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Swikar Patel | The Journal Gazette
After a long week of camping out at the Allen County Fair, Maddie Sharp, 17, left, Karlee Parker, 17, right, and Korbin Parker, 12, relax Sunday morning outside their campsite.

Visitors favor critters, activities at 4-H fair

Swikar Patel | The Journal Gazette
Dilan Buuck, 16, works his breeding stock paint horse Kip before the open show competition Sunday morning at the Allen County Fair.

For Allen County Fair-goers of a certain age, the animal petting area was the place to be on Sunday morning.

There were horses to stroke and pigs to prod. And if you happened to be a yellow chick, you were about to get the ride of your life in small, unsteady hands.

“We come every year for the animals,” said Anne Badowski, whose 4-year-old daughter Emma was smiling at a small chick she was cradling in her palm. “We got here early and this wasn’t open and they were freaking out.”

Sunday marked the final day of the 2012 Allen County Fair, though the 4-H Fair Livestock Auction takes place today.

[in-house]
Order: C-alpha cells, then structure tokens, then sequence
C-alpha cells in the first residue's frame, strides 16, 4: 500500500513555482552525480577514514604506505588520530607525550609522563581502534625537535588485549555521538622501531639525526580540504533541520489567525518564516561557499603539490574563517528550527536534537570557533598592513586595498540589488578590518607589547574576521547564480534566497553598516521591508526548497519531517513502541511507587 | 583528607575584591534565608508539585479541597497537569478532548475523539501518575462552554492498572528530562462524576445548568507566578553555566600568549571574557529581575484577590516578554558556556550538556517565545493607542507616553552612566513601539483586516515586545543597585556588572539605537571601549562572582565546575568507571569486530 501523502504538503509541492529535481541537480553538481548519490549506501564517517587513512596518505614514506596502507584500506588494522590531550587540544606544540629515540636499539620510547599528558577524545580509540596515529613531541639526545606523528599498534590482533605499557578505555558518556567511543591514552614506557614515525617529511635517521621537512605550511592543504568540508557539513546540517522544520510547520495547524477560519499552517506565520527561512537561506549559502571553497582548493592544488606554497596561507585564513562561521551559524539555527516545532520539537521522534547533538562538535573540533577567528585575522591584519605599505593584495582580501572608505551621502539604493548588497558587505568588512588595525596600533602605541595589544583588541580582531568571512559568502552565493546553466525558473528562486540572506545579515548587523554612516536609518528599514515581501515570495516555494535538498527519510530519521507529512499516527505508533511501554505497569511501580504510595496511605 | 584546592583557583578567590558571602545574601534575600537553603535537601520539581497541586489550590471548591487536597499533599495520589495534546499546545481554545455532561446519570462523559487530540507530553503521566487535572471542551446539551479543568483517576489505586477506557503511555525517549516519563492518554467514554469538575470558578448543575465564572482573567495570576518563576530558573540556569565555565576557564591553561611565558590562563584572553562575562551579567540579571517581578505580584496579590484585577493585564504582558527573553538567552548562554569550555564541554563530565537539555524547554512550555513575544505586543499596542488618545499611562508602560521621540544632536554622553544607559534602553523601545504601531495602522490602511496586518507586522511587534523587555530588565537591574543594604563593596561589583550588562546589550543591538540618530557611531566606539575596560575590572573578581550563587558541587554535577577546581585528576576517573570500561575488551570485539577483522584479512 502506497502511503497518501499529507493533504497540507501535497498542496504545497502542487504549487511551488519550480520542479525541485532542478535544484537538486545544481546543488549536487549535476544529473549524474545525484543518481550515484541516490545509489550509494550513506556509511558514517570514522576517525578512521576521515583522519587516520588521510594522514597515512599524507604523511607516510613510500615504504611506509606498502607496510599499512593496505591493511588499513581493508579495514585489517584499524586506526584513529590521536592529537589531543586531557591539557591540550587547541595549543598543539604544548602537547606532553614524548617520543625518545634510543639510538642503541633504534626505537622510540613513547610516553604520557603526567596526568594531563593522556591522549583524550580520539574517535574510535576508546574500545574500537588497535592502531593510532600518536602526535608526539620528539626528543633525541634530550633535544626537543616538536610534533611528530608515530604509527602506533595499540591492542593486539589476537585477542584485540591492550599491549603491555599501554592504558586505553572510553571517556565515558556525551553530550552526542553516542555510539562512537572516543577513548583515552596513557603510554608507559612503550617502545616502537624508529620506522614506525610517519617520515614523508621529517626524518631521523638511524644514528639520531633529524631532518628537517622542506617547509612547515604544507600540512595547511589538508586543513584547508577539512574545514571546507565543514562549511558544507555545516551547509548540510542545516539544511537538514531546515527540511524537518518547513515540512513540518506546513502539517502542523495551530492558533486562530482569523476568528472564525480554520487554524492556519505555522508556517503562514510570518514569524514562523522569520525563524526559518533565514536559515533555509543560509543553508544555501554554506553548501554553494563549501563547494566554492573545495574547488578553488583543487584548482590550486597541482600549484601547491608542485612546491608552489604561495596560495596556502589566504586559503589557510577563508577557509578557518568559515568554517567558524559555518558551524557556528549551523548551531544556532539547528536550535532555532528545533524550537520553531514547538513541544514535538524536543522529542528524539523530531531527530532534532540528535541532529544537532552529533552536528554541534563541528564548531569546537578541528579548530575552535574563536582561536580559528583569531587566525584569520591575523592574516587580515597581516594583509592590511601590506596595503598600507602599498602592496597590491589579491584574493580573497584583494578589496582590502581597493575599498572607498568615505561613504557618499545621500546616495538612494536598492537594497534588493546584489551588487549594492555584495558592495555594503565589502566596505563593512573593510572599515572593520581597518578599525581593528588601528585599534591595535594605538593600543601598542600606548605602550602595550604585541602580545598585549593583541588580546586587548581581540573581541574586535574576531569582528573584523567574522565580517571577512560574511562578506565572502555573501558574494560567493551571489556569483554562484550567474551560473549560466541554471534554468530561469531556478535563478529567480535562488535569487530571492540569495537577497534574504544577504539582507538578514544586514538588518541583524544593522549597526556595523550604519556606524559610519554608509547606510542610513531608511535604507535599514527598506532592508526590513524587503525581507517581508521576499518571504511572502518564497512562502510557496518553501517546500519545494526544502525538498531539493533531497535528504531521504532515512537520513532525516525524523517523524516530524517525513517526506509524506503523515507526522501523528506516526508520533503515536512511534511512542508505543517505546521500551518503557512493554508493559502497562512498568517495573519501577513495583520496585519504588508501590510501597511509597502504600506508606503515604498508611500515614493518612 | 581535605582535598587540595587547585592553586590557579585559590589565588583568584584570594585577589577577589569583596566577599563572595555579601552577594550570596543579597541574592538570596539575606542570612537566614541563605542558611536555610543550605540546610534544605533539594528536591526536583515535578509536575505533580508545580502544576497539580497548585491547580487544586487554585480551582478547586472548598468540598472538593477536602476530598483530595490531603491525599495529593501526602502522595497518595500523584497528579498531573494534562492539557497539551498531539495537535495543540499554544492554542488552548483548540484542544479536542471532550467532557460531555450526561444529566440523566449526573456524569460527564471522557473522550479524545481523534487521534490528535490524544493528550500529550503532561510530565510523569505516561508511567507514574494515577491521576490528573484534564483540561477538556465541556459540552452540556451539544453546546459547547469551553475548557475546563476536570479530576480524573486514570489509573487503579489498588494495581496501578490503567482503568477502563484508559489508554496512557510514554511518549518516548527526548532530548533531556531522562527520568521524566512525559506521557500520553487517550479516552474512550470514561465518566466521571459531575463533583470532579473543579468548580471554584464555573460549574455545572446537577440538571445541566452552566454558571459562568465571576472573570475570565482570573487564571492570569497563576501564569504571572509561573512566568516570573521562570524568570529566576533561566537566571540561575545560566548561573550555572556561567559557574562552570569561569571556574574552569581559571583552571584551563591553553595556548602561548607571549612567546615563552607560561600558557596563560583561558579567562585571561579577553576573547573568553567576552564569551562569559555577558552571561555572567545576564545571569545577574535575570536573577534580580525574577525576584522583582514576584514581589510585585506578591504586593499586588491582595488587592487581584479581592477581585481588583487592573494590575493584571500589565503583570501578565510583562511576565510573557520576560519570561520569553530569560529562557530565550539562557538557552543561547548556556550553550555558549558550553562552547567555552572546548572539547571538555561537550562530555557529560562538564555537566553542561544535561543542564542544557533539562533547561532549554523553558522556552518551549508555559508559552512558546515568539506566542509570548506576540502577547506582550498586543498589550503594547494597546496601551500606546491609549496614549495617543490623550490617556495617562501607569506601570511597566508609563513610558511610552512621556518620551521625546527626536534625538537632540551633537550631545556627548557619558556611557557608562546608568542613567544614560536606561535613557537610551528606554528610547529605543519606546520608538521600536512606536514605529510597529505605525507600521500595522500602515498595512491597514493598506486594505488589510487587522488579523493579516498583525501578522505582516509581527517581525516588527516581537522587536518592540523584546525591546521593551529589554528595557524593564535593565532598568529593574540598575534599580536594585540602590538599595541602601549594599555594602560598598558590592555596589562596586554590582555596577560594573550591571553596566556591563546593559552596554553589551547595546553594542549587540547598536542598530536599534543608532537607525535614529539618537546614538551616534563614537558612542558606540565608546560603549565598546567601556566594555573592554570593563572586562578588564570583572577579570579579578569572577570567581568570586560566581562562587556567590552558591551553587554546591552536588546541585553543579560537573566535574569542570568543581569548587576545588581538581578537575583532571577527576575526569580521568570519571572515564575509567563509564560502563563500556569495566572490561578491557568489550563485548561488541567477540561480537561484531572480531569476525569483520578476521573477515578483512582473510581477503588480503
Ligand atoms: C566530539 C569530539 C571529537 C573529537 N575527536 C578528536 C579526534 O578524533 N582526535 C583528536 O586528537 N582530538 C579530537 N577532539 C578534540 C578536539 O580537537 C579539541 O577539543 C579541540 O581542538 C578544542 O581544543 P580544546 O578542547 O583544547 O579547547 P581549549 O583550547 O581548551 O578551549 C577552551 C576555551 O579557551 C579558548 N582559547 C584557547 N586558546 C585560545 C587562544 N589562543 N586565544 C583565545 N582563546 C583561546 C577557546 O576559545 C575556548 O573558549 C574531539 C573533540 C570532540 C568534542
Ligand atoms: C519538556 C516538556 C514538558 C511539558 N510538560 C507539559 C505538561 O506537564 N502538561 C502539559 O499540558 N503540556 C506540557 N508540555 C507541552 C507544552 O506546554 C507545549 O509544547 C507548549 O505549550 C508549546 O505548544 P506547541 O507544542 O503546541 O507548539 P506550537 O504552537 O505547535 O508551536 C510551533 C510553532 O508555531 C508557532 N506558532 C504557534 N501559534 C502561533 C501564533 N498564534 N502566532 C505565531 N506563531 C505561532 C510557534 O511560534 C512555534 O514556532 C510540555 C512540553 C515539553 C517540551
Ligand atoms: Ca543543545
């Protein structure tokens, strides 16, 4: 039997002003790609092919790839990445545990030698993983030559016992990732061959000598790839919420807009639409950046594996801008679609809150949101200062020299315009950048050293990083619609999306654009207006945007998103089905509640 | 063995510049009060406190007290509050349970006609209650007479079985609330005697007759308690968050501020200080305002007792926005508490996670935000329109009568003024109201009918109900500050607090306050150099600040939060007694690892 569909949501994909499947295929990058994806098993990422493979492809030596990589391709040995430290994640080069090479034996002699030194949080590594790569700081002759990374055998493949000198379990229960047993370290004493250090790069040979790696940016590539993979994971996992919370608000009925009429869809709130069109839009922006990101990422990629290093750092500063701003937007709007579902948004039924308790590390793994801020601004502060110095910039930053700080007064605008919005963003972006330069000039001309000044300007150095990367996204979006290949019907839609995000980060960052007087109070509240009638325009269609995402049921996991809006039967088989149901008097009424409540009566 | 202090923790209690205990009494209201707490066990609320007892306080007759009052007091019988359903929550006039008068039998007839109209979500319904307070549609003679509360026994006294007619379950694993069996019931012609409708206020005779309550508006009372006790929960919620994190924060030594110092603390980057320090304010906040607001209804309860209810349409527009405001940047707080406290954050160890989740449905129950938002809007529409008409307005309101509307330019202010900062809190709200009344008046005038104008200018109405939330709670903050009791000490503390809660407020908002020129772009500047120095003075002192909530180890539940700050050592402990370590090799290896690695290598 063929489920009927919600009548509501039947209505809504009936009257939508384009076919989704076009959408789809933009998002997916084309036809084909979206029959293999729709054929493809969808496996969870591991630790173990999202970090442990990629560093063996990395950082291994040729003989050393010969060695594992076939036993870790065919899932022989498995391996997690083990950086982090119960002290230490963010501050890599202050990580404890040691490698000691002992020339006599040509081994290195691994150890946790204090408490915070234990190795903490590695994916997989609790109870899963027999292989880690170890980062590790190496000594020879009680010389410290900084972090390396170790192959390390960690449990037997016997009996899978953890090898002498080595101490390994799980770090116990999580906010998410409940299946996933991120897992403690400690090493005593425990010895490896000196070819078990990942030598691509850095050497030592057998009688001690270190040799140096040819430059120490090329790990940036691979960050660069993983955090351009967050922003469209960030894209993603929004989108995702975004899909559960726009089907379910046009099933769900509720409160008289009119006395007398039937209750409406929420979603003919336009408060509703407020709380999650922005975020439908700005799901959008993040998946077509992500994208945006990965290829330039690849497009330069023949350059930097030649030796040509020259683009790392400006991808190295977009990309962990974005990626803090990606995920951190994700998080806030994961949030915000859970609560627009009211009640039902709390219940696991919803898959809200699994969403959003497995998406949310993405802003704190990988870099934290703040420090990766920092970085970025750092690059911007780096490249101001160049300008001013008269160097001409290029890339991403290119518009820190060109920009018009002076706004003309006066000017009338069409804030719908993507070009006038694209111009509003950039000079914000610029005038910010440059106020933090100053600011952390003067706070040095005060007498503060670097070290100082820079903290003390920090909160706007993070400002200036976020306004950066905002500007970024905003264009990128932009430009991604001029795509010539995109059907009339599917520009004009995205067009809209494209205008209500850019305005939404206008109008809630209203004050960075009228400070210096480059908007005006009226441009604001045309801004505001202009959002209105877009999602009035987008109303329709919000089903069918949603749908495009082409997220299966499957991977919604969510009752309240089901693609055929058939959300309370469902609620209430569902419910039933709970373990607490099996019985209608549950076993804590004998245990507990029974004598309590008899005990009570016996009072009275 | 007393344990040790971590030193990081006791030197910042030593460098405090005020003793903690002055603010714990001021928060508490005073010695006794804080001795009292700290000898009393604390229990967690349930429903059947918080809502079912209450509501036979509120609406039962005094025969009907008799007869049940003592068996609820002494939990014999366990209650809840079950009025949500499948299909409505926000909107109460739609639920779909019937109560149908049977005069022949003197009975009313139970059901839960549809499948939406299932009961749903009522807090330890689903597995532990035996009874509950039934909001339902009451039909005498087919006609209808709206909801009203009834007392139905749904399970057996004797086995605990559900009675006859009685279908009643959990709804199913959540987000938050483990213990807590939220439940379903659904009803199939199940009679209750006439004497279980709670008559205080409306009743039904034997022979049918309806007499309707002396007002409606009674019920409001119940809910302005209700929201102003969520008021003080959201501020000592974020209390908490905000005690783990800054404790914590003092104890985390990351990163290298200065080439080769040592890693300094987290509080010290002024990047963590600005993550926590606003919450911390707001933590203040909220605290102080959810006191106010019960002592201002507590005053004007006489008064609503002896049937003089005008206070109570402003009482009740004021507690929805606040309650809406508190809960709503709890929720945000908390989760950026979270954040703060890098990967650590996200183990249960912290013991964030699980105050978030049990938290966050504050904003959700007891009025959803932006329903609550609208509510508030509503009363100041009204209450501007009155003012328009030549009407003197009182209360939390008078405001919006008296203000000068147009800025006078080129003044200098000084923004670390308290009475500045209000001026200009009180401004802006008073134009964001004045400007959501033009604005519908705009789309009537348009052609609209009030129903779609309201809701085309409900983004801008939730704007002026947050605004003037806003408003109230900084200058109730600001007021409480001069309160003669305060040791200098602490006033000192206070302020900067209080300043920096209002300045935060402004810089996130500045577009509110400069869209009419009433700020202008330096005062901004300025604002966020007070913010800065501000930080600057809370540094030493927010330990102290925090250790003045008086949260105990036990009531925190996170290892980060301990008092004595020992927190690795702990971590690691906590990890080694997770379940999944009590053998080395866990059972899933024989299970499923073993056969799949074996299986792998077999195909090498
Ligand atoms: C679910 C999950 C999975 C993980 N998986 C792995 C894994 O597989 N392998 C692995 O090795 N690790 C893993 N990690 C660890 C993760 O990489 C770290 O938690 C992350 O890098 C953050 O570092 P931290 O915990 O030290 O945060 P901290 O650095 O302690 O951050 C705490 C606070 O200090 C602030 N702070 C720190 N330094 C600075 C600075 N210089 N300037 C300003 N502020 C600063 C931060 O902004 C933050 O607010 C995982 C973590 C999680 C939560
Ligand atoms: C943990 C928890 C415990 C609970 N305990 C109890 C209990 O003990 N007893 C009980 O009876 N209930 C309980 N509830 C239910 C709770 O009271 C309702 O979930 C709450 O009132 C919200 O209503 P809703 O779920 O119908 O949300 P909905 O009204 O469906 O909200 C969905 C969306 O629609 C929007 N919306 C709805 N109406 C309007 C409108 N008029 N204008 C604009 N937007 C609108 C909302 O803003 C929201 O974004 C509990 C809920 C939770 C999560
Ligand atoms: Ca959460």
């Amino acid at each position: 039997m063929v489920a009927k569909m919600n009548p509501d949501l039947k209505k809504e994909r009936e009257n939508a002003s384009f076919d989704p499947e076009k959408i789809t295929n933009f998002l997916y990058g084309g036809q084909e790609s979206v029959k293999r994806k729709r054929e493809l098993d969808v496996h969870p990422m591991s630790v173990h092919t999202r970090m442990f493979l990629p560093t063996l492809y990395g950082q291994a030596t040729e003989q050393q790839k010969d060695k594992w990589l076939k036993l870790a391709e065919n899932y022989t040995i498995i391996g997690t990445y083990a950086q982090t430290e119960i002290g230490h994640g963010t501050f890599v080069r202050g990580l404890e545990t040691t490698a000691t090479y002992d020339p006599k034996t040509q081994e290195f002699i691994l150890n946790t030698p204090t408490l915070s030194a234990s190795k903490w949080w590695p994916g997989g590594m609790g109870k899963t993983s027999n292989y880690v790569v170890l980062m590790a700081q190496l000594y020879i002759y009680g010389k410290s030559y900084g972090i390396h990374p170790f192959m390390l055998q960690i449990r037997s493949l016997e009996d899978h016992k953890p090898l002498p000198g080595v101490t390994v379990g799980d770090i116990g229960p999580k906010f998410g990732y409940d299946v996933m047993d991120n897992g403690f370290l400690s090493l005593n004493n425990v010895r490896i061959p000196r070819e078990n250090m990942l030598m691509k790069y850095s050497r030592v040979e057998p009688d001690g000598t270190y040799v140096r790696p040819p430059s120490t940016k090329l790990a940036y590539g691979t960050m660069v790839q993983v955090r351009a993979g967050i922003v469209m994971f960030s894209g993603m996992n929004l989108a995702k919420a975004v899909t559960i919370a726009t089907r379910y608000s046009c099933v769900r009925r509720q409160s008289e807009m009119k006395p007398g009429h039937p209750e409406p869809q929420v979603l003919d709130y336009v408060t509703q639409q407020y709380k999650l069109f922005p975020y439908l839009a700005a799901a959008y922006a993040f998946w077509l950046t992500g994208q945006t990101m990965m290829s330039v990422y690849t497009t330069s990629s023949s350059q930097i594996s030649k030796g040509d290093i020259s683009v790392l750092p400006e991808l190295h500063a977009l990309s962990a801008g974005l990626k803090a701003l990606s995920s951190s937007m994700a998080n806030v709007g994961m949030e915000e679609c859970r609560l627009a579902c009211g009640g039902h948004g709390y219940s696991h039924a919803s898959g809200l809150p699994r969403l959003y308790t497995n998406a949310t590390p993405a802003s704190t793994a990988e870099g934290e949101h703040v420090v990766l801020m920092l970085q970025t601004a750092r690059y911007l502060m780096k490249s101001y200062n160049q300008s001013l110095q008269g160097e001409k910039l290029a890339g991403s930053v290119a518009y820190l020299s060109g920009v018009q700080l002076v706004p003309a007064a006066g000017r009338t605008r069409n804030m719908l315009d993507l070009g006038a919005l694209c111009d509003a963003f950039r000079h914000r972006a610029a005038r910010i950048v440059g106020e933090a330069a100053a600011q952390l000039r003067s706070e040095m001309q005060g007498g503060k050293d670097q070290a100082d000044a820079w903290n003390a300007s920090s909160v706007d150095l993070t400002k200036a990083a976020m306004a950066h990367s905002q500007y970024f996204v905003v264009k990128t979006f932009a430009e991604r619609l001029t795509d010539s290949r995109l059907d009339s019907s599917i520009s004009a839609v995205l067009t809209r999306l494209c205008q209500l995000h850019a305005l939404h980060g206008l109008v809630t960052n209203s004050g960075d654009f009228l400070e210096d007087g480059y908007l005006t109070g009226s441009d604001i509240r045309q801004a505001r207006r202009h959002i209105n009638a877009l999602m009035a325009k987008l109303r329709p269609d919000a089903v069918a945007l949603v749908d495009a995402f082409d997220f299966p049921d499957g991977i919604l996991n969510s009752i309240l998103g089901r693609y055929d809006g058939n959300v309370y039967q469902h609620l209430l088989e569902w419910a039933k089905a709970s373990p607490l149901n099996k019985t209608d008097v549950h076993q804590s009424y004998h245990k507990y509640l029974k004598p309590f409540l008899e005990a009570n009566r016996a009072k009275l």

Jerry Hammon, co-director for the fair, said the event had average to good attendance, drawing somewhere between 25,000 to 30,000 people.

“It went really well,” he said. “No major problems this year. The weather was on our side and that helped tremendously.”

Hammon said the fair likes to mix things up a bit, and this year’s event had a significant number of new activities.

Monster truck rides were new this year, as was archery tag – a game similar to paintball – and goat cart rides for small children. Visitors also had a chance to ride a mechanical bull and participate in a dairy milking contest. The latter competition had to be done with wooden cows, because owners of regular cows were hesitant to let just anyone try to milk their livestock.

“It worked out great and it made it more funny,” Hammon said.

Also new to the fair was a watermelon seed spitting contest.

According to Hammon, a group of Taiwanese students visiting IPFW just happened to swing by the fair during the contest and decided to participate.

“They thought it was a riot,” he said.

Hammon said the goal of the fair was twofold: To give young students in 4-H a chance to compete in crafts, showmanships and other skills, and to provide a fun, family-friendly, educational experience.

“There is so much going on in Fort Wayne. We try to come up with off-the-wall kinds of things that are going to be more community-oriented,” he said.